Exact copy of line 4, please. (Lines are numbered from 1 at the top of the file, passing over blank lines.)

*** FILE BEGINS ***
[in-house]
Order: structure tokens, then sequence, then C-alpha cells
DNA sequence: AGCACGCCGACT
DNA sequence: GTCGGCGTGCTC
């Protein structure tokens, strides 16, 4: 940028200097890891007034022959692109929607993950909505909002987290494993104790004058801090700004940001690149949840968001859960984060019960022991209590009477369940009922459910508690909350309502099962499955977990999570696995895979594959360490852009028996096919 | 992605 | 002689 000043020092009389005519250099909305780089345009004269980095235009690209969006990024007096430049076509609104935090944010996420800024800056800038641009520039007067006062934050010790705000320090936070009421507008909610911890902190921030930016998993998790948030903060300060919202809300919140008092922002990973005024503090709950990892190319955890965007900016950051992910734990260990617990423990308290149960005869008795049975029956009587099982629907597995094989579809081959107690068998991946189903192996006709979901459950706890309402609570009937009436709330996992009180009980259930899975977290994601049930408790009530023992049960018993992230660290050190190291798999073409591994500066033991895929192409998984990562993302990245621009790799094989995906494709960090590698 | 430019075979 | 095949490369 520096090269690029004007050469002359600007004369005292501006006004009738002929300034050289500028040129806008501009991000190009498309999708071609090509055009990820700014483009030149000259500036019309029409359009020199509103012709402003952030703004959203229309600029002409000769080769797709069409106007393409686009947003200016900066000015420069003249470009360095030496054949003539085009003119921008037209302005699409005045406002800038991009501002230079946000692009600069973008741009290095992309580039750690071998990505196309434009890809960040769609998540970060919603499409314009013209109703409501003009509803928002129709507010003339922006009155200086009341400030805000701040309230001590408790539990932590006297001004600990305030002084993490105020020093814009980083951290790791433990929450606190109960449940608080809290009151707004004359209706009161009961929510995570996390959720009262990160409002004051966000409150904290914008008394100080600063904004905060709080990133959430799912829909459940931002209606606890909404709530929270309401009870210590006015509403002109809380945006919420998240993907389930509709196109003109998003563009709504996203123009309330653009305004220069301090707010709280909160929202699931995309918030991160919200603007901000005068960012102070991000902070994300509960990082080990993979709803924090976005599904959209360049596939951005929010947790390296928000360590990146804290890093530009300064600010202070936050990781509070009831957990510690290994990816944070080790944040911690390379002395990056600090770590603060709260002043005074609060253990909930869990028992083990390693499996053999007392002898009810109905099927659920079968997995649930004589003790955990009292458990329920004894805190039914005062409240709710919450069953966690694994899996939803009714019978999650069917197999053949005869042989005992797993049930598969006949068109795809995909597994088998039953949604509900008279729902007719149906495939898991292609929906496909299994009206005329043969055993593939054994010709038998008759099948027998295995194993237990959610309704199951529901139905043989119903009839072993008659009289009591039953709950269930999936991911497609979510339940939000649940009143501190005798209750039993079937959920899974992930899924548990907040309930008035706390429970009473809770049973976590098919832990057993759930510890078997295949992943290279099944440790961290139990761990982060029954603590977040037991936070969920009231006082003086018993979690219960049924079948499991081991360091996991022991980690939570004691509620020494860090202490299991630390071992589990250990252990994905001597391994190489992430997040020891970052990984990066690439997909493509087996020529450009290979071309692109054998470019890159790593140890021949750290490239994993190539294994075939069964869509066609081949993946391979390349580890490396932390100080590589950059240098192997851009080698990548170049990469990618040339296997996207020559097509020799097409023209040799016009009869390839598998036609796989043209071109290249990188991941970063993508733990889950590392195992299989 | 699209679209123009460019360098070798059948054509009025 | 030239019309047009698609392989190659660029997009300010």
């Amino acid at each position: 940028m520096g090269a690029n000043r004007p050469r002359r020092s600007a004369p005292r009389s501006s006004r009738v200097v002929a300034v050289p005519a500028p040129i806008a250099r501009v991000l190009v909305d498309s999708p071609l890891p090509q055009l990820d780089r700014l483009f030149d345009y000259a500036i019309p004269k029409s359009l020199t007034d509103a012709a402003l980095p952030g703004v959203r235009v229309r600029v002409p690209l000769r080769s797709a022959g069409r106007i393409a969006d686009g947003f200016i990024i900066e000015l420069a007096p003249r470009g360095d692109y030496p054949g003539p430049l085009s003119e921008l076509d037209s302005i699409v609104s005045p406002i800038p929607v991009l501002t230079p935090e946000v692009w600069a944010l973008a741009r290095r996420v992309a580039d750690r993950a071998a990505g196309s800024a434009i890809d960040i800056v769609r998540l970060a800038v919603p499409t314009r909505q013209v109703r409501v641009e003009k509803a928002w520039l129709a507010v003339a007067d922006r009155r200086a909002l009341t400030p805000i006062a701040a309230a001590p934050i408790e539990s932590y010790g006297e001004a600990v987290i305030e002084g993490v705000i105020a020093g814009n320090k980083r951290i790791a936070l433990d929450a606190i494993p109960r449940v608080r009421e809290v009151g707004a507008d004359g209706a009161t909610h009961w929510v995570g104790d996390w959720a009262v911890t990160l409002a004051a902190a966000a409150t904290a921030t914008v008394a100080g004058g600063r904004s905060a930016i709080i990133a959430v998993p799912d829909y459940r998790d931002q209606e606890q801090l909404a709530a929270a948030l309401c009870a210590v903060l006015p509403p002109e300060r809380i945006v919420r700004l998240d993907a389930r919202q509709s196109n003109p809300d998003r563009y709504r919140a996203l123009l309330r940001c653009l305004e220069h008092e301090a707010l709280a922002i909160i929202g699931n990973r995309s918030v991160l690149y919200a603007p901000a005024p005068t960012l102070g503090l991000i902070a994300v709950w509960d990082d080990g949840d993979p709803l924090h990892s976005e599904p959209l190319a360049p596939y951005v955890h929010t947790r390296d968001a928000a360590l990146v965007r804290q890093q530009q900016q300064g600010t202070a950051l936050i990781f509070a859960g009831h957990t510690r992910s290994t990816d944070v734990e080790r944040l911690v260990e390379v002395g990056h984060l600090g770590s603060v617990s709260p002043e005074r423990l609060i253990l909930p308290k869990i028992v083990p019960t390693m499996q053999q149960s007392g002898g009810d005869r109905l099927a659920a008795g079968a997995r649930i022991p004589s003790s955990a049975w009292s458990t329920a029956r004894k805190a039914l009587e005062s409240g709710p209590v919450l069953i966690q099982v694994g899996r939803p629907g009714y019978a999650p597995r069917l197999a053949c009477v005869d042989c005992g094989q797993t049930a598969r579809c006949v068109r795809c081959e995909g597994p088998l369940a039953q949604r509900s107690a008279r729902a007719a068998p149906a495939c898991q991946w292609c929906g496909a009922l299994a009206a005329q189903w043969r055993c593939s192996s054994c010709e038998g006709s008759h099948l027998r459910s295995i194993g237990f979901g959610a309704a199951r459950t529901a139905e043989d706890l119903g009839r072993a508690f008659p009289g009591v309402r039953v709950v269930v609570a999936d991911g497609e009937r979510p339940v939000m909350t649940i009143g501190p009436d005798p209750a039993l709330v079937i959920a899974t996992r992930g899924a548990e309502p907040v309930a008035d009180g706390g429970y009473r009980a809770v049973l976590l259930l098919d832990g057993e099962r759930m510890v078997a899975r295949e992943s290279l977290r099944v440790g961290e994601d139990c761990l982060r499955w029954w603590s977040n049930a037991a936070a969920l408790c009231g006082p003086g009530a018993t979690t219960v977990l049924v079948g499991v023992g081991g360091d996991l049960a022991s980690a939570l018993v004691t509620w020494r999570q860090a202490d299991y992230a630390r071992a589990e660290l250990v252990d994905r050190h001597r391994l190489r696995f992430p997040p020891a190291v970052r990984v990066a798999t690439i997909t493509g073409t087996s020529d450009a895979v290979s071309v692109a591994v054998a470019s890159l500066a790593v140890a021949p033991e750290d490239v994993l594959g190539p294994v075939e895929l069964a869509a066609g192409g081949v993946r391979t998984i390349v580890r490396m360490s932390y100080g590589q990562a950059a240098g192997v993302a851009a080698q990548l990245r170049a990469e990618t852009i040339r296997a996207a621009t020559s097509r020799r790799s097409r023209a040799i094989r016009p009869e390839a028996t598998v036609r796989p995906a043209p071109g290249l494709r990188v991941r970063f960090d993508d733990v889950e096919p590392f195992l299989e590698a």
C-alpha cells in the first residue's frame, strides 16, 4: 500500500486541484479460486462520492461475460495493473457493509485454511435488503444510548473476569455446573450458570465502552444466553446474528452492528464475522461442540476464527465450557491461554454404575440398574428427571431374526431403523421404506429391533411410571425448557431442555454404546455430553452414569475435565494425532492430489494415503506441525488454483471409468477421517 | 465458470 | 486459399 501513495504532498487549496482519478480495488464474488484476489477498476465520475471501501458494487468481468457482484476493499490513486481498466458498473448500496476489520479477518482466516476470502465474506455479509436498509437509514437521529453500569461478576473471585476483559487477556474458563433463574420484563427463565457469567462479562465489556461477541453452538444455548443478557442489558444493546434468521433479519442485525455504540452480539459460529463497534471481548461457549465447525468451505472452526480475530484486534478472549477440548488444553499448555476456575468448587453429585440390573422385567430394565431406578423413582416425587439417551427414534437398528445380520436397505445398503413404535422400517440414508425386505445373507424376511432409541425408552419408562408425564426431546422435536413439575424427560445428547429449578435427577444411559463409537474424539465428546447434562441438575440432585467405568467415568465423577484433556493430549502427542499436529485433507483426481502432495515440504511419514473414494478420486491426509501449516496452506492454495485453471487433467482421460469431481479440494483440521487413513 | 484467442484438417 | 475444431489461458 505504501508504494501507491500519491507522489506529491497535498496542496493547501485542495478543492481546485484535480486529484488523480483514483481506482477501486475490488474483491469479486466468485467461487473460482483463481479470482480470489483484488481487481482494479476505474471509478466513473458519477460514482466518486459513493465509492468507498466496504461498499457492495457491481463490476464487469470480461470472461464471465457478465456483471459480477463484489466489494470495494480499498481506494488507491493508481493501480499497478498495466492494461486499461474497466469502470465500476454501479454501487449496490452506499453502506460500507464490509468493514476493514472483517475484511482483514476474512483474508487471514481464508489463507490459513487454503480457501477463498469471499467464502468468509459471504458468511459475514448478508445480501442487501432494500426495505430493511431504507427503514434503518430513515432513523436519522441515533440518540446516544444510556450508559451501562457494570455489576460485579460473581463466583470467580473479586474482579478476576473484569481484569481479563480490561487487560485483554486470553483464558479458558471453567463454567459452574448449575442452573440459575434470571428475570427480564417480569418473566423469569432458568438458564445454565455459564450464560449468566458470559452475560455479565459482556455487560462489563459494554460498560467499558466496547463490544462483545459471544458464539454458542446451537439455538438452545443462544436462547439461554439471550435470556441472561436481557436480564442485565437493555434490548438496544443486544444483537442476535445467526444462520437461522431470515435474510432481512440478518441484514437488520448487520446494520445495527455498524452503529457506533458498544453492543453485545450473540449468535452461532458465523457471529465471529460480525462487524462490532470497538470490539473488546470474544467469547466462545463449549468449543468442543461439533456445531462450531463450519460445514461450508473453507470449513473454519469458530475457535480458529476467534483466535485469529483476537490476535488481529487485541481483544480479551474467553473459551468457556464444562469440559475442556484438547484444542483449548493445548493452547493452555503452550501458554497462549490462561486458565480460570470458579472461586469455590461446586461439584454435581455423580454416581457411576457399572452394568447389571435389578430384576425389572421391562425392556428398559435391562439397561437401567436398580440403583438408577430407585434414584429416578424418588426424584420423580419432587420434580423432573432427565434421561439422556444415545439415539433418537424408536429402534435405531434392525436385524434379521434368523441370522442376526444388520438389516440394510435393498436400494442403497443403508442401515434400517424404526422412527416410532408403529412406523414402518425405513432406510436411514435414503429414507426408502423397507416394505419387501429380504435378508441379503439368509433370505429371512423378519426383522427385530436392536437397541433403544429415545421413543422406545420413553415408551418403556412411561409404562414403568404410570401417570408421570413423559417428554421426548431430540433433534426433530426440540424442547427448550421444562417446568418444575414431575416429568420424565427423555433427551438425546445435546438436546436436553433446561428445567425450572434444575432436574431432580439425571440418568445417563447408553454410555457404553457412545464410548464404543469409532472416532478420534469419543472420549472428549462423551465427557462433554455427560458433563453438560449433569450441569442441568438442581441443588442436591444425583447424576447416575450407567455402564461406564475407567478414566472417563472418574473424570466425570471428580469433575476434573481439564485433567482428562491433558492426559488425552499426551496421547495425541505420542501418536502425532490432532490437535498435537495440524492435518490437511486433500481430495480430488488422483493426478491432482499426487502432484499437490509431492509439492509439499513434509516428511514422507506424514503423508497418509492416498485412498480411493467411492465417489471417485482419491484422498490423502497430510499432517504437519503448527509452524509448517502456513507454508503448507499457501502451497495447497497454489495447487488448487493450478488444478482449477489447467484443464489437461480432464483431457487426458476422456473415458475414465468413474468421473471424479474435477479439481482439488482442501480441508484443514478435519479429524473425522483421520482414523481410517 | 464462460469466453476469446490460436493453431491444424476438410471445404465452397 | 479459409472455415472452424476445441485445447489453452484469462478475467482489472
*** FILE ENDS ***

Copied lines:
DNA sequence: GTCGGCGTGCTC